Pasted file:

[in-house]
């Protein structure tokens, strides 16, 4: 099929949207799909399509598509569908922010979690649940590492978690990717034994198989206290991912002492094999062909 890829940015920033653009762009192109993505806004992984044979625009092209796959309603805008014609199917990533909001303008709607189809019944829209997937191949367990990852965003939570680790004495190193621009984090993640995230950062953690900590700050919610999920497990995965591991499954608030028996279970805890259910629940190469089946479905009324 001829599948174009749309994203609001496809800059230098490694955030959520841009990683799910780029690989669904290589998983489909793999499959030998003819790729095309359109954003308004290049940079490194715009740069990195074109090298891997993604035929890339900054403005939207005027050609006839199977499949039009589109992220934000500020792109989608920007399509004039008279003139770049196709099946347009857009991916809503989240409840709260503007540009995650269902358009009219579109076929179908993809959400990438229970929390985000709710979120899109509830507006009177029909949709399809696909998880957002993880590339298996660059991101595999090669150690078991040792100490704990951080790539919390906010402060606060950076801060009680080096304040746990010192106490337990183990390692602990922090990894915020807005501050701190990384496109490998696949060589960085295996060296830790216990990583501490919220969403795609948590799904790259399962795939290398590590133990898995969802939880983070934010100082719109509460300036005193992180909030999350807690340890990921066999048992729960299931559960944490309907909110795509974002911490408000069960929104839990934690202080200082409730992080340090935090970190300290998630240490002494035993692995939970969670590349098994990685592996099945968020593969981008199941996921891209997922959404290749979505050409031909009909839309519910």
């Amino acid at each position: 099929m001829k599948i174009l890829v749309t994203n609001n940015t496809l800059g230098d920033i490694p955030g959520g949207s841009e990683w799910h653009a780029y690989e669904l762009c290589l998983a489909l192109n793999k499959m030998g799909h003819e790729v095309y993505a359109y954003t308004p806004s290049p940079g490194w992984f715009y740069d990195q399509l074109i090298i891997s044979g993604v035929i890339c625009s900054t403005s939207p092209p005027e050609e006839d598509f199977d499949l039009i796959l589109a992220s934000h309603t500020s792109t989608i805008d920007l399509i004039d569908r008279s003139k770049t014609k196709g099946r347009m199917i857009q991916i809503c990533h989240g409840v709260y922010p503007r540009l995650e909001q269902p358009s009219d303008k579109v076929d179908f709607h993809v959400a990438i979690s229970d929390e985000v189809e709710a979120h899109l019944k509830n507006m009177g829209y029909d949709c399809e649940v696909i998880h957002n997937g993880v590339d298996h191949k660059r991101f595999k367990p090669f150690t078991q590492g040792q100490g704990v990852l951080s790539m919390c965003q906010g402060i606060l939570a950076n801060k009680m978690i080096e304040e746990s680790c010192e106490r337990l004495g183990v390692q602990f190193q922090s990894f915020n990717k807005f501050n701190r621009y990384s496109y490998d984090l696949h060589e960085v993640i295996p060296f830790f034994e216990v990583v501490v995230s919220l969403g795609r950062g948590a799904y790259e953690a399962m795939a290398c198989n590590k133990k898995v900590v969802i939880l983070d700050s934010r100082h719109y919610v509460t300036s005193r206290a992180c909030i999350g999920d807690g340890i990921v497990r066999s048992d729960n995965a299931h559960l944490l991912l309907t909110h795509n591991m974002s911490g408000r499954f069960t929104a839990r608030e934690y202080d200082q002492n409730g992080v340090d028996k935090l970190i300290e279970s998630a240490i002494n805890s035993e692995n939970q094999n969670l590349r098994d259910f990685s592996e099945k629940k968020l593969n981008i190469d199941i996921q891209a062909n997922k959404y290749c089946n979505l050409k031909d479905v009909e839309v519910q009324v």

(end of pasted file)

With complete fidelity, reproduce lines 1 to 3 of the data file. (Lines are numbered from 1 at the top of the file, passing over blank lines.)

[in-house]
């Protein structure tokens, strides 16, 4: 099929949207799909399509598509569908922010979690649940590492978690990717034994198989206290991912002492094999062909 890829940015920033653009762009192109993505806004992984044979625009092209796959309603805008014609199917990533909001303008709607189809019944829209997937191949367990990852965003939570680790004495190193621009984090993640995230950062953690900590700050919610999920497990995965591991499954608030028996279970805890259910629940190469089946479905009324 001829599948174009749309994203609001496809800059230098490694955030959520841009990683799910780029690989669904290589998983489909793999499959030998003819790729095309359109954003308004290049940079490194715009740069990195074109090298891997993604035929890339900054403005939207005027050609006839199977499949039009589109992220934000500020792109989608920007399509004039008279003139770049196709099946347009857009991916809503989240409840709260503007540009995650269902358009009219579109076929179908993809959400990438229970929390985000709710979120899109509830507006009177029909949709399809696909998880957002993880590339298996660059991101595999090669150690078991040792100490704990951080790539919390906010402060606060950076801060009680080096304040746990010192106490337990183990390692602990922090990894915020807005501050701190990384496109490998696949060589960085295996060296830790216990990583501490919220969403795609948590799904790259399962795939290398590590133990898995969802939880983070934010100082719109509460300036005193992180909030999350807690340890990921066999048992729960299931559960944490309907909110795509974002911490408000069960929104839990934690202080200082409730992080340090935090970190300290998630240490002494035993692995939970969670590349098994990685592996099945968020593969981008199941996921891209997922959404290749979505050409031909009909839309519910």
């Amino acid at each position: 099929m001829k599948i174009l890829v749309t994203n609001n940015t496809l800059g230098d920033i490694p955030g959520g949207s841009e990683w799910h653009a780029y690989e669904l762009c290589l998983a489909l192109n793999k499959m030998g799909h003819e790729v095309y993505a359109y954003t308004p806004s290049p940079g490194w992984f715009y740069d990195q399509l074109i090298i891997s044979g993604v035929i890339c625009s900054t403005s939207p092209p005027e050609e006839d598509f199977d499949l039009i796959l589109a992220s934000h309603t500020s792109t989608i805008d920007l399509i004039d569908r008279s003139k770049t014609k196709g099946r347009m199917i857009q991916i809503c990533h989240g409840v709260y922010p503007r540009l995650e909001q269902p358009s009219d303008k579109v076929d179908f709607h993809v959400a990438i979690s229970d929390e985000v189809e709710a979120h899109l019944k509830n507006m009177g829209y029909d949709c399809e649940v696909i998880h957002n997937g993880v590339d298996h191949k660059r991101f595999k367990p090669f150690t078991q590492g040792q100490g704990v990852l951080s790539m919390c965003q906010g402060i606060l939570a950076n801060k009680m978690i080096e304040e746990s680790c010192e106490r337990l004495g183990v390692q602990f190193q922090s990894f915020n990717k807005f501050n701190r621009y990384s496109y490998d984090l696949h060589e960085v993640i295996p060296f830790f034994e216990v990583v501490v995230s919220l969403g795609r950062g948590a799904y790259e953690a399962m795939a290398c198989n590590k133990k898995v900590v969802i939880l983070d700050s934010r100082h719109y919610v509460t300036s005193r206290a992180c909030i999350g999920d807690g340890i990921v497990r066999s048992d729960n995965a299931h559960l944490l991912l309907t909110h795509n591991m974002s911490g408000r499954f069960t929104a839990r608030e934690y202080d200082q002492n409730g992080v340090d028996k935090l970190i300290e279970s998630a240490i002494n805890s035993e692995n939970q094999n969670l590349r098994d259910f990685s592996e099945k629940k968020l593969n981008i190469d199941i996921q891209a062909n997922k959404y290749c089946n979505l050409k031909d479905v009909e839309v519910q009324v």